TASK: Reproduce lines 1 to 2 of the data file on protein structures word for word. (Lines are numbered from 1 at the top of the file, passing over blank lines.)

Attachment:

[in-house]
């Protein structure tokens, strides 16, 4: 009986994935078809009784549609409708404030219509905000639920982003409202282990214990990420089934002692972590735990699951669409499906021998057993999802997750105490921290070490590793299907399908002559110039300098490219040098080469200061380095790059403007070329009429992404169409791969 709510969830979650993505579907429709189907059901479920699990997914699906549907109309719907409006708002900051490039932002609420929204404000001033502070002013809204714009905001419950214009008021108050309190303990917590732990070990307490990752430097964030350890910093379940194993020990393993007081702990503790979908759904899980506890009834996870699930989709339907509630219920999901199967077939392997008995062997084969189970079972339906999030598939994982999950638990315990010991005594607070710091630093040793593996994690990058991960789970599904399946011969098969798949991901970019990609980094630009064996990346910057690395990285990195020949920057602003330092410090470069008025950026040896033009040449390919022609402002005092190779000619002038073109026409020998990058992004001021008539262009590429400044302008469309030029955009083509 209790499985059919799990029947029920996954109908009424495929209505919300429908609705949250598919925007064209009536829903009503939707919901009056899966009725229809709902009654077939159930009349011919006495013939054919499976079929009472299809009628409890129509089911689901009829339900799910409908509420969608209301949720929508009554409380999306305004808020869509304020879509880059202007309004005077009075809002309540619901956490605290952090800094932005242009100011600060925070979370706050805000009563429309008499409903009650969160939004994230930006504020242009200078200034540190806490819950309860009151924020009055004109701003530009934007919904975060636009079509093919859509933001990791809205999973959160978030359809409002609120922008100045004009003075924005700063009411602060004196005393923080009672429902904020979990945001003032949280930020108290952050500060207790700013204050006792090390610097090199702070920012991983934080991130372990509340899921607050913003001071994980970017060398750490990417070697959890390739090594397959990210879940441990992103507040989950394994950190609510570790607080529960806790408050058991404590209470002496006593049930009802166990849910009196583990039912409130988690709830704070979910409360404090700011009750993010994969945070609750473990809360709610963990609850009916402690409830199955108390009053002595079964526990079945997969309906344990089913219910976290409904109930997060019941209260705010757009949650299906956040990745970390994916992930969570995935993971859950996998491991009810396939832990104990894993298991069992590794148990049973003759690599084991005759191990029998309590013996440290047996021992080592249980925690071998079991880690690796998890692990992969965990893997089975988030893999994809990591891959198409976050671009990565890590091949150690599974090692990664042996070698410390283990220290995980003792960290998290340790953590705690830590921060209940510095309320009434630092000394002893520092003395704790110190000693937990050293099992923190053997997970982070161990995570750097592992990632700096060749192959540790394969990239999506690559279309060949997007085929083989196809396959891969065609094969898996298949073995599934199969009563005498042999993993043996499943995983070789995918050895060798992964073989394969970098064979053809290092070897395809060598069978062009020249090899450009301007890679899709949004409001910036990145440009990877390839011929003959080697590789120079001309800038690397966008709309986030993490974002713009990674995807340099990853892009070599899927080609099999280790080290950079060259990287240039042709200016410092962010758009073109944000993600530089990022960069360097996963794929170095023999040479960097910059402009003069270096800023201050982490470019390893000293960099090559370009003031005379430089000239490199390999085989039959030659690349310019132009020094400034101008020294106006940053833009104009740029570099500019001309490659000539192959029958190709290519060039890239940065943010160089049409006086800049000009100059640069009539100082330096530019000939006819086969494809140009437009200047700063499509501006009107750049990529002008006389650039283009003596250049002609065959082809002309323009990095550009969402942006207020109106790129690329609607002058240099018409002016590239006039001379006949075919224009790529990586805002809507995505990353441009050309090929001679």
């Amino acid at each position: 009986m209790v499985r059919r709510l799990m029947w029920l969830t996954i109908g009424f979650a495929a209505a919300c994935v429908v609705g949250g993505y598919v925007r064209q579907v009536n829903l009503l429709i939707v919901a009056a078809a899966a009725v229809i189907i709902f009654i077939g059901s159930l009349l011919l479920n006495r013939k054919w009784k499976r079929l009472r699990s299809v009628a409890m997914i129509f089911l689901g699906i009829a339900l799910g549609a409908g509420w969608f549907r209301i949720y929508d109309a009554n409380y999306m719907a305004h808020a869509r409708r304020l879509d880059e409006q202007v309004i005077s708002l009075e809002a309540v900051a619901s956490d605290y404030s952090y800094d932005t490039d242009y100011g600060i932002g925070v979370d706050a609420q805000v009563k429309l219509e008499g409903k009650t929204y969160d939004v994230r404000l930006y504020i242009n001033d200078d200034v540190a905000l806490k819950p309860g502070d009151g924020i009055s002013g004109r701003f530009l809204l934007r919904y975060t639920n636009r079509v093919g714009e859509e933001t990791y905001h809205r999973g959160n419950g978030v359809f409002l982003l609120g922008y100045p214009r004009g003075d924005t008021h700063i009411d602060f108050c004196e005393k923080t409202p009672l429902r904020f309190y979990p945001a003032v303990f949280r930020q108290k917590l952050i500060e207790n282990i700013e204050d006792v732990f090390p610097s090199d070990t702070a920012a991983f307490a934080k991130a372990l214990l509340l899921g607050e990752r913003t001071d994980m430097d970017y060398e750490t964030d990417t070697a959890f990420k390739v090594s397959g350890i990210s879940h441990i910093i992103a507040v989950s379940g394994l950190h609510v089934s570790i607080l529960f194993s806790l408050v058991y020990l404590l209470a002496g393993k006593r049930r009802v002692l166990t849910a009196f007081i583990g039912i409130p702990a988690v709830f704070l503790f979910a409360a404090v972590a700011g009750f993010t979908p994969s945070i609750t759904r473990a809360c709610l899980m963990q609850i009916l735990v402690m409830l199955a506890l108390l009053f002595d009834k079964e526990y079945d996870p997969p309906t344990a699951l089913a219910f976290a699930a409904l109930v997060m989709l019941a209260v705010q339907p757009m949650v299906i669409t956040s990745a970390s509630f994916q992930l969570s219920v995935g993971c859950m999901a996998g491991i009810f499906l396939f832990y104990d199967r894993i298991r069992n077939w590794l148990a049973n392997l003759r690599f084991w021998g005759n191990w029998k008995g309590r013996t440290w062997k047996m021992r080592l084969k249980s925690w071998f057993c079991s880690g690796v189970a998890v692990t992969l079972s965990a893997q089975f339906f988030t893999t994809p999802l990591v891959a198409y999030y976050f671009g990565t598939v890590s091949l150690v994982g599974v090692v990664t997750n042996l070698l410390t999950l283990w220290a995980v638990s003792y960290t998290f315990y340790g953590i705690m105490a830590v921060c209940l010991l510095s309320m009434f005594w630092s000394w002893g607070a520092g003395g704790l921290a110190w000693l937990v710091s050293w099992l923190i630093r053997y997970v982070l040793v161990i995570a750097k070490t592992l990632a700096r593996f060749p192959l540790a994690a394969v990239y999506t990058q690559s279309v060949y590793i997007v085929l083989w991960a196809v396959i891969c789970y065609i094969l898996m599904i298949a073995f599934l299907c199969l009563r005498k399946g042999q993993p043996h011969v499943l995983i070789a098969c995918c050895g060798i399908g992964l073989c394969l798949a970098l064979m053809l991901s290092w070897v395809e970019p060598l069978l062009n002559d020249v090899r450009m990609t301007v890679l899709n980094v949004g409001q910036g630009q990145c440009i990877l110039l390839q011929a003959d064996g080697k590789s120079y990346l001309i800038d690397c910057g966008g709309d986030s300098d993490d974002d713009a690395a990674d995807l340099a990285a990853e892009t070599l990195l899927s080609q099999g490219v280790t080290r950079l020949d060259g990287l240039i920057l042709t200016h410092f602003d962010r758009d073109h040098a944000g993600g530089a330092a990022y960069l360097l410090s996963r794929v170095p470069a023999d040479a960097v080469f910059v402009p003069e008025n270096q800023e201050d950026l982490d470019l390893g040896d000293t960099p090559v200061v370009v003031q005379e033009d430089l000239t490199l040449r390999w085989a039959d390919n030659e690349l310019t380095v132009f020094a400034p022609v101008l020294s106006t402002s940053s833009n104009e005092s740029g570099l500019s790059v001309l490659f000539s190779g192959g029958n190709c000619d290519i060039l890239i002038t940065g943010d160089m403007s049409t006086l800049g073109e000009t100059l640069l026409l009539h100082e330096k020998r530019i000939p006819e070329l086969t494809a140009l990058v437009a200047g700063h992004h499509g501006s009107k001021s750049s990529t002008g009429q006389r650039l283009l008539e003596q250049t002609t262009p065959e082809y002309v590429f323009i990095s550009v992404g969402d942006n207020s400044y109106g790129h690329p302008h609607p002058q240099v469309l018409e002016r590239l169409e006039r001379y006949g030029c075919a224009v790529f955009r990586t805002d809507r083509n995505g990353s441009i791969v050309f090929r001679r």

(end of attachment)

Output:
[in-house]
């Protein structure tokens, strides 16, 4: 009986994935078809009784549609409708404030219509905000639920982003409202282990214990990420089934002692972590735990699951669409499906021998057993999802997750105490921290070490590793299907399908002559110039300098490219040098080469200061380095790059403007070329009429992404169409791969 709510969830979650993505579907429709189907059901479920699990997914699906549907109309719907409006708002900051490039932002609420929204404000001033502070002013809204714009905001419950214009008021108050309190303990917590732990070990307490990752430097964030350890910093379940194993020990393993007081702990503790979908759904899980506890009834996870699930989709339907509630219920999901199967077939392997008995062997084969189970079972339906999030598939994982999950638990315990010991005594607070710091630093040793593996994690990058991960789970599904399946011969098969798949991901970019990609980094630009064996990346910057690395990285990195020949920057602003330092410090470069008025950026040896033009040449390919022609402002005092190779000619002038073109026409020998990058992004001021008539262009590429400044302008469309030029955009083509 209790499985059919799990029947029920996954109908009424495929209505919300429908609705949250598919925007064209009536829903009503939707919901009056899966009725229809709902009654077939159930009349011919006495013939054919499976079929009472299809009628409890129509089911689901009829339900799910409908509420969608209301949720929508009554409380999306305004808020869509304020879509880059202007309004005077009075809002309540619901956490605290952090800094932005242009100011600060925070979370706050805000009563429309008499409903009650969160939004994230930006504020242009200078200034540190806490819950309860009151924020009055004109701003530009934007919904975060636009079509093919859509933001990791809205999973959160978030359809409002609120922008100045004009003075924005700063009411602060004196005393923080009672429902904020979990945001003032949280930020108290952050500060207790700013204050006792090390610097090199702070920012991983934080991130372990509340899921607050913003001071994980970017060398750490990417070697959890390739090594397959990210879940441990992103507040989950394994950190609510570790607080529960806790408050058991404590209470002496006593049930009802166990849910009196583990039912409130988690709830704070979910409360404090700011009750993010994969945070609750473990809360709610963990609850009916402690409830199955108390009053002595079964526990079945997969309906344990089913219910976290409904109930997060019941209260705010757009949650299906956040990745970390994916992930969570995935993971859950996998491991009810396939832990104990894993298991069992590794148990049973003759690599084991005759191990029998309590013996440290047996021992080592249980925690071998079991880690690796998890692990992969965990893997089975988030893999994809990591891959198409976050671009990565890590091949150690599974090692990664042996070698410390283990220290995980003792960290998290340790953590705690830590921060209940510095309320009434630092000394002893520092003395704790110190000693937990050293099992923190053997997970982070161990995570750097592992990632700096060749192959540790394969990239999506690559279309060949997007085929083989196809396959891969065609094969898996298949073995599934199969009563005498042999993993043996499943995983070789995918050895060798992964073989394969970098064979053809290092070897395809060598069978062009020249090899450009301007890679899709949004409001910036990145440009990877390839011929003959080697590789120079001309800038690397966008709309986030993490974002713009990674995807340099990853892009070599899927080609099999280790080290950079060259990287240039042709200016410092962010758009073109944000993600530089990022960069360097996963794929170095023999040479960097910059402009003069270096800023201050982490470019390893000293960099090559370009003031005379430089000239490199390999085989039959030659690349310019132009020094400034101008020294106006940053833009104009740029570099500019001309490659000539192959029958190709290519060039890239940065943010160089049409006086800049000009100059640069009539100082330096530019000939006819086969494809140009437009200047700063499509501006009107750049990529002008006389650039283009003596250049002609065959082809002309323009990095550009969402942006207020109106790129690329609607002058240099018409002016590239006039001379006949075919224009790529990586805002809507995505990353441009050309090929001679």